Thursday, 2 August 2018

The Artist's Paradox

An acquaintance of mine recently published an article in her university's paper, defending certain kinds of art and discussing how it exists to challenge boundaries. The very existence of the article made me very, very sad. 

There are many kinds of art that I cannot claim to 'understand'. I look at the work of Mondrian and see my year one ICT lesson using Windows Paint. I here Reich's Electric Counterpoint and feel my ears slowly imploding. I read George Elliot's Middlemarch and, as it ends, I do not read George Elliot because my tiny little mind just does not have the patience to read beyond the first page. 

I would not, however, be so bold as to criticize any of the above works. Whilst I get no enjoyment out of experiencing them for myself - and struggle to perceive how anyone else could - I would not assume that there is not anyone out there enjoying these pieces. After all, with a world population of over 7 billion, there has to be someone, somewhere whose taste aligns to that of such artists. 



In modern Western society, we take art very seriously. Experts scour through every piece in their field, analysing the very bones of it and teaching others to do the same. There are degrees dedicated to tearing art apart, stroke by stroke, note by note, just to get to the very earth of its hidden meaning. And, though the majority of us could not be classed as experts, there are very few people who do not have any opinion on any art form. 

This is good, excellent, in fact, because it means that art serves its greatest purpose: to be enjoyed, to be shared and, more than anything, to challenge. 

Yet, there are some who take this, perhaps, a little too far. One looking at a Mondrian piece might wave their hand dismissively, declaring that "I could do that." Someone listening to Reich might turn their nose up, arguing that "that's just maths and pushing buttons." And people reading some of the oldest classics do toss them down, calling them boring or unworthy of their time. All three statements are followed by one, very firm conclusion: 

That's not art. 

And so we come to the crest of this argument: who on earth is to say what is and is not art? Not only does it continually evolve, meaning that those who dislike a certain form might simply be just a little too far behind the times; it exists not for the analysis of the audience but for the benefit of the creator. Actors use their many characters to explore roles and states of being to which their society would otherwise deny them access. Painters take the painful nonsense in their minds and articulate it visually before they are forced to release it in a less socially acceptable way. Writers and musicians use their craft to implicitly and, therefore, safely present challenges to the things going wrong in the world around them.  In short, art is, by its very definition, the unacceptable.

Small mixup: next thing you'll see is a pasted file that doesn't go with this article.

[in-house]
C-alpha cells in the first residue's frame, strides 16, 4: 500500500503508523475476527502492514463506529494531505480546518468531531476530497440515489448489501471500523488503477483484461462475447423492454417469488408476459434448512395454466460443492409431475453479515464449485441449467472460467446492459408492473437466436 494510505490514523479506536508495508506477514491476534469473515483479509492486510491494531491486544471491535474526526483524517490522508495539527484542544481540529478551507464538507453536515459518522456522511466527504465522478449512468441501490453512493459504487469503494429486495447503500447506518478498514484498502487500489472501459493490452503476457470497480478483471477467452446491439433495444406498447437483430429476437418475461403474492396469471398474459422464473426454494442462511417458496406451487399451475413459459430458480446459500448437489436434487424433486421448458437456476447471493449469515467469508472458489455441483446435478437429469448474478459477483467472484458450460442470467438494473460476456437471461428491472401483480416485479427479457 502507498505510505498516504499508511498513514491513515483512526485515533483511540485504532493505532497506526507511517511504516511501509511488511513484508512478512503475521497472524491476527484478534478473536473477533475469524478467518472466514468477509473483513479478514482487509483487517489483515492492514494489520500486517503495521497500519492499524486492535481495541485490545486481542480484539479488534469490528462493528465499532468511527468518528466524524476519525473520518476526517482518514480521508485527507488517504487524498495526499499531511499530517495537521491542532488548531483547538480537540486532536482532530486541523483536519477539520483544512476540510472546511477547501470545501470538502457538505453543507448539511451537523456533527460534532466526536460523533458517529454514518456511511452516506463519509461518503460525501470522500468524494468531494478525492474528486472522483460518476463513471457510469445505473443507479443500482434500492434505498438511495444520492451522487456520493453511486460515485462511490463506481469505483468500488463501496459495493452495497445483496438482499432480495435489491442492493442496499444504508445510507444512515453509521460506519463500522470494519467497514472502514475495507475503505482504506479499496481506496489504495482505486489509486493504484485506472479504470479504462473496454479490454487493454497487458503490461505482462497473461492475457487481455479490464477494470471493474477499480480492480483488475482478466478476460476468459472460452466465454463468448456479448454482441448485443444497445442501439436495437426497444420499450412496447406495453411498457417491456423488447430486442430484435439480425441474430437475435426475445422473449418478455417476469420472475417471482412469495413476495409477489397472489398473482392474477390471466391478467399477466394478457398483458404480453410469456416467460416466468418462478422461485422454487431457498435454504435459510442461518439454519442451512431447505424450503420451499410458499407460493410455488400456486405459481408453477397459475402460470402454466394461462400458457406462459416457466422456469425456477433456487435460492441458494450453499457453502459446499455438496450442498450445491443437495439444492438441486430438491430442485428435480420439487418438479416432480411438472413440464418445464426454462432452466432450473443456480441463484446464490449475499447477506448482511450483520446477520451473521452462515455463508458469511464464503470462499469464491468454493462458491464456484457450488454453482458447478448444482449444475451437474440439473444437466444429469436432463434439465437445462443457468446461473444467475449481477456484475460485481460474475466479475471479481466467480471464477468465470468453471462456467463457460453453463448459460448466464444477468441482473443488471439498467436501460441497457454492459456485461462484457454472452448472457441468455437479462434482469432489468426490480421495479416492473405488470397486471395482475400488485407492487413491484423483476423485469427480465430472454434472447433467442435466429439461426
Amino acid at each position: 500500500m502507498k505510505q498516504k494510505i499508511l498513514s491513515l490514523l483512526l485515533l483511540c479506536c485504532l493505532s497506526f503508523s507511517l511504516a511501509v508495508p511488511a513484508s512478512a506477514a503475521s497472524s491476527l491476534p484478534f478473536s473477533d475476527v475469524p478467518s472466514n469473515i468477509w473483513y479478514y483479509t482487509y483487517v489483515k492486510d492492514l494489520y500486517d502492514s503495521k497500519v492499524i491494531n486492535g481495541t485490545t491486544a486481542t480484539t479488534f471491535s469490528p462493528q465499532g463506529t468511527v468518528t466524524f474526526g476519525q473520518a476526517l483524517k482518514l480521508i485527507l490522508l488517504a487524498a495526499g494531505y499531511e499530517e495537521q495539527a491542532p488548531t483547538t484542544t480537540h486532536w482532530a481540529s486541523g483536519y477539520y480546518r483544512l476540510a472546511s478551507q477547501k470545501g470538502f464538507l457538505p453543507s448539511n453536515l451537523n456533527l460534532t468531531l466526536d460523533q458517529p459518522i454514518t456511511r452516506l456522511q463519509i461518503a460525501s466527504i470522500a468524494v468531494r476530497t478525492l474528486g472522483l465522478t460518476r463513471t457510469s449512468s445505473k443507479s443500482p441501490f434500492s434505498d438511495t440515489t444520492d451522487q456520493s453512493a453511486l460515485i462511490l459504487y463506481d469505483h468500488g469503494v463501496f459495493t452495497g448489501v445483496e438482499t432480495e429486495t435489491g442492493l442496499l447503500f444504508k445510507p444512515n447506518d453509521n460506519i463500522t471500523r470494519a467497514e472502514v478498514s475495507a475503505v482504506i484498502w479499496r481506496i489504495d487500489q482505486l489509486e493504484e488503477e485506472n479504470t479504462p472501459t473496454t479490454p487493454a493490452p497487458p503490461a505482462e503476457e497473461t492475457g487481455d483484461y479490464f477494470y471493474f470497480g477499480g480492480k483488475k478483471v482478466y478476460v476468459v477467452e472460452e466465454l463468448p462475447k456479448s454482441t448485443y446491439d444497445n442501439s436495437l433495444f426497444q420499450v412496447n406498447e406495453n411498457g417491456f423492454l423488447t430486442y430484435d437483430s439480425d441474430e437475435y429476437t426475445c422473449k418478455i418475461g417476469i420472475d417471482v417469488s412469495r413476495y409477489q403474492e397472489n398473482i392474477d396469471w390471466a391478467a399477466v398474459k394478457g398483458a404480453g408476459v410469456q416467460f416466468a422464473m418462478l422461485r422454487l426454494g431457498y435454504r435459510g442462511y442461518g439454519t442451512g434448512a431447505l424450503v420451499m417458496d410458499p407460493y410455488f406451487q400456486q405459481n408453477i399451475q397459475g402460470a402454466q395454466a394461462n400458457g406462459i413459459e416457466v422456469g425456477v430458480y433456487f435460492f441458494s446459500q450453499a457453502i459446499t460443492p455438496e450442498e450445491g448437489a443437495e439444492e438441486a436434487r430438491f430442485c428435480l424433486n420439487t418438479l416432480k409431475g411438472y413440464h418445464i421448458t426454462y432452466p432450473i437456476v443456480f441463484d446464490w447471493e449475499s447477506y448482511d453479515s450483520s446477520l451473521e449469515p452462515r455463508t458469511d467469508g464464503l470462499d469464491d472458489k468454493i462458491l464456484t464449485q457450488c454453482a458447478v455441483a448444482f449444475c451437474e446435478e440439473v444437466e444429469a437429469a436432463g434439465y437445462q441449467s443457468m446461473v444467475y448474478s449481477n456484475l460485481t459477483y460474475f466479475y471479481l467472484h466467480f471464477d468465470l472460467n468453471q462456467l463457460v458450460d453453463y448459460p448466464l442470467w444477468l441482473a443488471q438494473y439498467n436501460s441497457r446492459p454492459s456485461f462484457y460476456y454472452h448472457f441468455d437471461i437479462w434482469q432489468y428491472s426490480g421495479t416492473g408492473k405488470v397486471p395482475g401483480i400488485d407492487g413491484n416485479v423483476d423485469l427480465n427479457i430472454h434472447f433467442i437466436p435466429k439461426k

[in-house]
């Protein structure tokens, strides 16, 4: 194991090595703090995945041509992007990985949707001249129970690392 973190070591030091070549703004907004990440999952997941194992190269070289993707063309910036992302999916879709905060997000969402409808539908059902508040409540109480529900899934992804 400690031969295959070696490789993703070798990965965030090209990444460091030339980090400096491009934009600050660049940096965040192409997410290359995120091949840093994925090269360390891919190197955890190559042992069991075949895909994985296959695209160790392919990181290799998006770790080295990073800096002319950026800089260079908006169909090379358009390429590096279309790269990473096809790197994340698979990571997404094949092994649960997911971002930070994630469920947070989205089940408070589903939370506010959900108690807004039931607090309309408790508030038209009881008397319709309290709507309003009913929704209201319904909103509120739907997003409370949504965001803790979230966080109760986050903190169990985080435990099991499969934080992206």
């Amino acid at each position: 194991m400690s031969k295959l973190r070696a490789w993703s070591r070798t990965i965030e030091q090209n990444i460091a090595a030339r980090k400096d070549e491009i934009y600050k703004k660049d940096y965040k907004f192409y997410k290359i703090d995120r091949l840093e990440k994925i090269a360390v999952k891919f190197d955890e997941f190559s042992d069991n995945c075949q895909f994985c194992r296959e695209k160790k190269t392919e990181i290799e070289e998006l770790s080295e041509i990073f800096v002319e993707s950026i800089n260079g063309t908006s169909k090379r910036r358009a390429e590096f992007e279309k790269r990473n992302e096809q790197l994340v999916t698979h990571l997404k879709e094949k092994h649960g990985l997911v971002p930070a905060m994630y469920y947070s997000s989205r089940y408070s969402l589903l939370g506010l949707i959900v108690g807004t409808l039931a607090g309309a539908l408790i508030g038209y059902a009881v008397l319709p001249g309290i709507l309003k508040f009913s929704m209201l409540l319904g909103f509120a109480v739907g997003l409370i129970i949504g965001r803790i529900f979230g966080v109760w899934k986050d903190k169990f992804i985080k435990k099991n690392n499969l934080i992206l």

Creators use their outlets as a means of understanding, criticising and, sometimes, changing the things that they wish were different. To say that it is unacceptable to call a piece 'art' is therefore paradoxical: it is only through being, in some way, inadmissible that art can truly be art. Even the most straight-laced, mainstream of works will, on some level, be saying something. 

Thus, it is not merely arrogant, but damaging to dismiss art that we do not like, for, sometimes, the most meaningful, expressive pieces are those that we find most difficult to understand.

More than this, art is, for many, one of very few avenues to freedom. The second we begin policing it, we lose one of the most precious things in our society. So, to say that art is not art is surely to say that my mind is not my own and, at least for now, I'd like to hope this untrue. 


You can read the article that triggered this post by clicking here.

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